This article first appeared in the OzTorah emails in December 1999.
Scenario One: Eat, drink and be merry. Spend thousands partying. Pour vast sums into the coffers of hostelries and hotels. Glide along in expensive limousines. Find a nook or cranny with a view of the action and bankrupt yourself to pay for the foothold.
Yet the same time, half the world’s population is hungry, there are far more homeless people than we know, families are battling to survive, children are dying from disease. It might have been an idea to remember them a bit more. You have money to burn? Why not stay home on New Year’s Eve, get a night’s sleep, and resolve to do more for human beings, instead of squandering good money on baubles and beer?
Scenario Two. Have a good time. Put yourself in the mood with drink and drugs. Smash a few shop windows, break into a car or two and steal and vandalise. Turn your music up, past the point of excruciation. Make yourself deaf and give everyone else a headache. Pit your rowdiness against any spoilsport who wants to sleep. Fun! Fun!
All right, if that’s how you must have it – have fun! But how about the other kind of fun – quality time with the family, some quiet friendship, a smile to cheer up someone who is feeling low, a visit or phone call as a tonic for someone who is ill, a bit of serenity to do some thinking about what really matters in life? This way at least you won’t have a hangover, and will move into the new year as a mensch.
But it’s a milestone, you say? Says who? A thousand years since what? Two thousand years since what? Not, despite the popular view, since the birth of Jesus. No; he was born three, four, maybe six years earlier than the accepted date. So in a sense it’s now too late for his followers to celebrate the event. Someone should have thought of it a few years ago.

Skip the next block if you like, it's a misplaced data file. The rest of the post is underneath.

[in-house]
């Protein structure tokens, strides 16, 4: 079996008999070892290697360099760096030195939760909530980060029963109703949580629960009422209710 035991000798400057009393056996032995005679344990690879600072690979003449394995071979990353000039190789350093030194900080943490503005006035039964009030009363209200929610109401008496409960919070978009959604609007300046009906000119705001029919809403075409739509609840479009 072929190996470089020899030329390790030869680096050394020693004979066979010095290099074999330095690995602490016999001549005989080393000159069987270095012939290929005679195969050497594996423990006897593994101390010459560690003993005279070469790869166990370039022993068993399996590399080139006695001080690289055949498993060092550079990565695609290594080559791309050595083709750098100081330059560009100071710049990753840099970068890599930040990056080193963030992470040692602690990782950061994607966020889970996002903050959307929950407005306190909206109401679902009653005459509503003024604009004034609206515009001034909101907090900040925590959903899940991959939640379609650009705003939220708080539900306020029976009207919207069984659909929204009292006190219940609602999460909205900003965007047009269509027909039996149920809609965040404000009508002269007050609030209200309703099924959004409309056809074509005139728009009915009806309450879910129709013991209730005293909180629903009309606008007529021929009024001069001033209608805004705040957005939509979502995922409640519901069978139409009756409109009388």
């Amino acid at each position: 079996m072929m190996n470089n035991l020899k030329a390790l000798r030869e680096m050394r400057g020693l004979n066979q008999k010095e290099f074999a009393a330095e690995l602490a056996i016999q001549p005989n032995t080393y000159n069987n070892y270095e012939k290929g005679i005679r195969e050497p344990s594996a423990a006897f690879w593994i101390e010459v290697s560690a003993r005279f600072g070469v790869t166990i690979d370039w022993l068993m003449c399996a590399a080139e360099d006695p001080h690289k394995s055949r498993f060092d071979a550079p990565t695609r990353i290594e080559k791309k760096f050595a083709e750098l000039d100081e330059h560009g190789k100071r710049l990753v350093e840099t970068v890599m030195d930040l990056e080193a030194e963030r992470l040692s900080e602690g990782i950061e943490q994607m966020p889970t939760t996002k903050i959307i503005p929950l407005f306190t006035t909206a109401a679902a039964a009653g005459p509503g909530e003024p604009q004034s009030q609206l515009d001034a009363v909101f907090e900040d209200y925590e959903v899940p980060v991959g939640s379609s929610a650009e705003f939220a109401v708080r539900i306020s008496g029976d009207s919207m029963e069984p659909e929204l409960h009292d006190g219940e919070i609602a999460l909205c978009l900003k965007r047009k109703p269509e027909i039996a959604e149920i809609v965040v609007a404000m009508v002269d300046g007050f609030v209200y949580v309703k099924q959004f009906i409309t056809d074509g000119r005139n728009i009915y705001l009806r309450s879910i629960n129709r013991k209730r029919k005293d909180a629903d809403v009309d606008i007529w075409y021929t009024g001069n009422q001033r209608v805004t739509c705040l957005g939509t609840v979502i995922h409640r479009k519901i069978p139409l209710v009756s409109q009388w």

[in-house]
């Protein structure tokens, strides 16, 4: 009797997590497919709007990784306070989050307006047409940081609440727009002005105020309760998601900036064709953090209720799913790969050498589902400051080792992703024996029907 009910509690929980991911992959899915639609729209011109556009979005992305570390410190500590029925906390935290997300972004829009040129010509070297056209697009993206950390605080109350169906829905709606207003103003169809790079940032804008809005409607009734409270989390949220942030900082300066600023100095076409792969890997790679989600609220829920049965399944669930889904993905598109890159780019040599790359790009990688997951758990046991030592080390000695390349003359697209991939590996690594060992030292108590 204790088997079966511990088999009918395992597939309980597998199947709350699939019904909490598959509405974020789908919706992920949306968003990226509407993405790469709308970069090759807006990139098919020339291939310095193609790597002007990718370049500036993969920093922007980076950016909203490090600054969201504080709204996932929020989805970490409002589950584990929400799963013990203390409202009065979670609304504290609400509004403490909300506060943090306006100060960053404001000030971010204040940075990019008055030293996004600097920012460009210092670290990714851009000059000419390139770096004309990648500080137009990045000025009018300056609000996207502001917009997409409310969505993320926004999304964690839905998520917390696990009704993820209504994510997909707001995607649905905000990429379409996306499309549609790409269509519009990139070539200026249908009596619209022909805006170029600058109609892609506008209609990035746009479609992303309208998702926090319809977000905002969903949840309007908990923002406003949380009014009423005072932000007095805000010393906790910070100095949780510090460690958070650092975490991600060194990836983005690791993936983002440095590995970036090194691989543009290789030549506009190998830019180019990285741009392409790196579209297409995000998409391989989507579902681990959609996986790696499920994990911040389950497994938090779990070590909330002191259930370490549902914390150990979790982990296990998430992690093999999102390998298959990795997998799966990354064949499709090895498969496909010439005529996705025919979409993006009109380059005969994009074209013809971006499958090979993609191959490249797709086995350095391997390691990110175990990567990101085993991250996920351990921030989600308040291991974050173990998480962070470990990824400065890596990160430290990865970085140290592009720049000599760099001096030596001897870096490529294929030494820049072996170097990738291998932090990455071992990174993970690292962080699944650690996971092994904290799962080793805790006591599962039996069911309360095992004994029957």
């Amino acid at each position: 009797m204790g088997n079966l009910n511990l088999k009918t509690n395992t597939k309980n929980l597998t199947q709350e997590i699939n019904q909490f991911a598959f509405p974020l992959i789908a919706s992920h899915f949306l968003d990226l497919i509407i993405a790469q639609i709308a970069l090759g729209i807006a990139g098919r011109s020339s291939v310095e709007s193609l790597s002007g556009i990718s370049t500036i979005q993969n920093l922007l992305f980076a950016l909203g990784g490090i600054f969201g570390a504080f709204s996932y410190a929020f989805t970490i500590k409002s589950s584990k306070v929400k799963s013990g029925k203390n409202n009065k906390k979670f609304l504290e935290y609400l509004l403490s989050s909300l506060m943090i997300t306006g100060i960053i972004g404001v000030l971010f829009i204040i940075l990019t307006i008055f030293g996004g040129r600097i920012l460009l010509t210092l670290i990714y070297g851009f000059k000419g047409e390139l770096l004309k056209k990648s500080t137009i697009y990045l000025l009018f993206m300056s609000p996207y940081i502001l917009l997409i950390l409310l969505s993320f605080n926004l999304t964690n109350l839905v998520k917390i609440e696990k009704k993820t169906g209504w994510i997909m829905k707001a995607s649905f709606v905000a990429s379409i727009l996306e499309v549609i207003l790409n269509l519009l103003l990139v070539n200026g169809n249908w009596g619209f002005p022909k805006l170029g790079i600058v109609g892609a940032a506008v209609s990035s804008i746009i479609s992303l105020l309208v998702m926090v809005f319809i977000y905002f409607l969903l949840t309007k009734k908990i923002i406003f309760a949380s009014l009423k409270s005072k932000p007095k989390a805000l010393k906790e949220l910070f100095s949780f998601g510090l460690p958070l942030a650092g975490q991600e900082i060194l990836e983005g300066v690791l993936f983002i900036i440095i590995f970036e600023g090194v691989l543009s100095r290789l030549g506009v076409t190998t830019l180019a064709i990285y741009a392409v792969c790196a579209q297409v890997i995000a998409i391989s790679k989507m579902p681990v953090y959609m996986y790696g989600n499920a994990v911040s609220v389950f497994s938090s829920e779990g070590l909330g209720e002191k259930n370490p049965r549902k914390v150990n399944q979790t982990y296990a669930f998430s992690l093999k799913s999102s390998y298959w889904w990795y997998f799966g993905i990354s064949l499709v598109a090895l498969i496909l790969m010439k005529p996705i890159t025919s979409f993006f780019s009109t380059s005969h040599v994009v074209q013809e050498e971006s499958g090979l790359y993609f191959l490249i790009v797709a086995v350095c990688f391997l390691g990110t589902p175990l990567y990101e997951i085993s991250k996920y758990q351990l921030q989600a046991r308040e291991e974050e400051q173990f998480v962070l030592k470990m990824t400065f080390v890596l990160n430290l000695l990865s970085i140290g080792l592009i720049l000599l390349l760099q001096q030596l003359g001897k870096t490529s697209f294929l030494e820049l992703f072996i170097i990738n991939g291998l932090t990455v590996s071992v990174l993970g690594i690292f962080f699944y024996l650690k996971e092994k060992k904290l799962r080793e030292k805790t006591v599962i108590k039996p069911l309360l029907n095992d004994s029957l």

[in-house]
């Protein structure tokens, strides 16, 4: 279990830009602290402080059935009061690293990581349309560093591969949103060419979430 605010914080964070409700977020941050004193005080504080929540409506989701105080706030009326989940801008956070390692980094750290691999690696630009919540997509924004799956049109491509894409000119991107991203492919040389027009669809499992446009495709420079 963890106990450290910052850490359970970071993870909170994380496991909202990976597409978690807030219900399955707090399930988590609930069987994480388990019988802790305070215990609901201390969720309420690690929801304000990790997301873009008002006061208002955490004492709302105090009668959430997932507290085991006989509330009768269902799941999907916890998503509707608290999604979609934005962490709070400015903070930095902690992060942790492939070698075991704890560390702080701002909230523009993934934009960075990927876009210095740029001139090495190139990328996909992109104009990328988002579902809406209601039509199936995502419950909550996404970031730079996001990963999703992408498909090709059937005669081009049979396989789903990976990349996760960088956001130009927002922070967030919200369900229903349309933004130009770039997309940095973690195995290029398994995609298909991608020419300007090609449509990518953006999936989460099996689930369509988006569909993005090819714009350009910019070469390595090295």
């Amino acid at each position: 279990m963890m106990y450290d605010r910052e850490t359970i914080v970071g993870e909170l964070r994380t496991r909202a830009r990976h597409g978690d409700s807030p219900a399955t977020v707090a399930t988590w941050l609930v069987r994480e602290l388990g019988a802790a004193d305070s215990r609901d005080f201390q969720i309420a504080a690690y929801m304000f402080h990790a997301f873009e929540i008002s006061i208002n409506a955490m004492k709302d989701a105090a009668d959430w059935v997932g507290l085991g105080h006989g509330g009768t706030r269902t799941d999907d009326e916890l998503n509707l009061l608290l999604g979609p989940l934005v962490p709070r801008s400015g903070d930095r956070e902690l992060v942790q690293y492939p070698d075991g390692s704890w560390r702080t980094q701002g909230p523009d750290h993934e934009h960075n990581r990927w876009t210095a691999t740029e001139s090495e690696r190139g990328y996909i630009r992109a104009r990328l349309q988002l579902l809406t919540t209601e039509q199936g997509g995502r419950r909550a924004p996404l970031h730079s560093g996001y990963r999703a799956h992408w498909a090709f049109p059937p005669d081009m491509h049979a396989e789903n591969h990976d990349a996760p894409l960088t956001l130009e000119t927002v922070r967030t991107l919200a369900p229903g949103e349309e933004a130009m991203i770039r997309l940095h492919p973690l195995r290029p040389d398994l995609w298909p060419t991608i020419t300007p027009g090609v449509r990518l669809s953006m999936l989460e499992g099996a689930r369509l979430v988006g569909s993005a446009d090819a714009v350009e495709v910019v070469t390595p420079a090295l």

“Spoilsport!”, you say: “Who needs to be so pedantic?” Some sincere Christians do. They base themselves on a New Testament passage in the Revelation of St. John (20:1-2) about an angel who seizes the devil and locks him up for a thousand years, after which Jesus will return to establish a thousand-years kingdom.
No matter that a thousand may simply be a large round number, not to be taken literally. No matter that when history failed to come to an end in 1001 there was such disillusionment that it led to debauchery and anarchy. No matter that whenever people thought they had calculated the end of the world, they were proved wrong and discredited.
“Spoilsport!”, I can hear you again: “It’s an important day for fellow citizens if not for us.” The fact is that significant sections of mainstream Christianity have distanced themselves from the hype. But those who take it all too seriously may be a greater danger than we imagine.
A thousand years ago, some believed that Jesus had failed to come because of the Antichrist. And who was the Antichrist? The Jews. Q.E.D.: so let’s persecute the Jews! In 1999, some believe the supposed Second Coming requires Jews to be converted to Christianity. No matter that Jews show no interest in complying, and indeed insist as a matter of democracy and decency that everyone is entitled to their own commitment, convictions, conscience, individuality and identity.
“Spoilsport!” – you’re saying it again: “At least Y2K will bring a tourist influx to Israel!” Fine, if they are normal. But if they are ratbags, fanatics, cultists and cranks who will want to act out their apocalyptic fantasies in an area that is already somewhat fraught, they’re no metziah. Such visitors spell only trouble.
“Spoilsport!”… again? “Even if the occasion has some built-in problems, what’s wrong with marking a turning point?” Maybe so. Mazel Tov. Mark a turning point – but let it be an occasion for thinking and assessment of where civilisation is at – what it has done wrong (and right) in the last decade, century, thousand years, whatever – and for planning how to save human beings from themselves, and the world from self-destructing.